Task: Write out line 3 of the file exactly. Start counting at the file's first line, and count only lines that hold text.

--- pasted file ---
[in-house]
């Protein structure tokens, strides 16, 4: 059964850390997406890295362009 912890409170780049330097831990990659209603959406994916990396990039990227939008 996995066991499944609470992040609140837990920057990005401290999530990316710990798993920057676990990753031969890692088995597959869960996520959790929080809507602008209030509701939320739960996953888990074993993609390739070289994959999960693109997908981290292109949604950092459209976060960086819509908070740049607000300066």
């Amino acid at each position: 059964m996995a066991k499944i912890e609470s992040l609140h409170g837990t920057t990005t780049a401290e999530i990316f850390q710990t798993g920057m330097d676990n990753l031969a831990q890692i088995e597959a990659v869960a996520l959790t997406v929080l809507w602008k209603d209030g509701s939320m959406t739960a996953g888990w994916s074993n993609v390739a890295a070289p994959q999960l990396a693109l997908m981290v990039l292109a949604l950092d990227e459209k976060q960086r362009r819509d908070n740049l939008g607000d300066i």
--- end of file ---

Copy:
């Amino acid at each position: 059964m996995a066991k499944i912890e609470s992040l609140h409170g837990t920057t990005t780049a401290e999530i990316f850390q710990t798993g920057m330097d676990n990753l031969a831990q890692i088995e597959a990659v869960a996520l959790t997406v929080l809507w602008k209603d209030g509701s939320m959406t739960a996953g888990w994916s074993n993609v390739a890295a070289p994959q999960l990396a693109l997908m981290v990039l292109a949604l950092d990227e459209k976060q960086r362009r819509d908070n740049l939008g607000d300066i």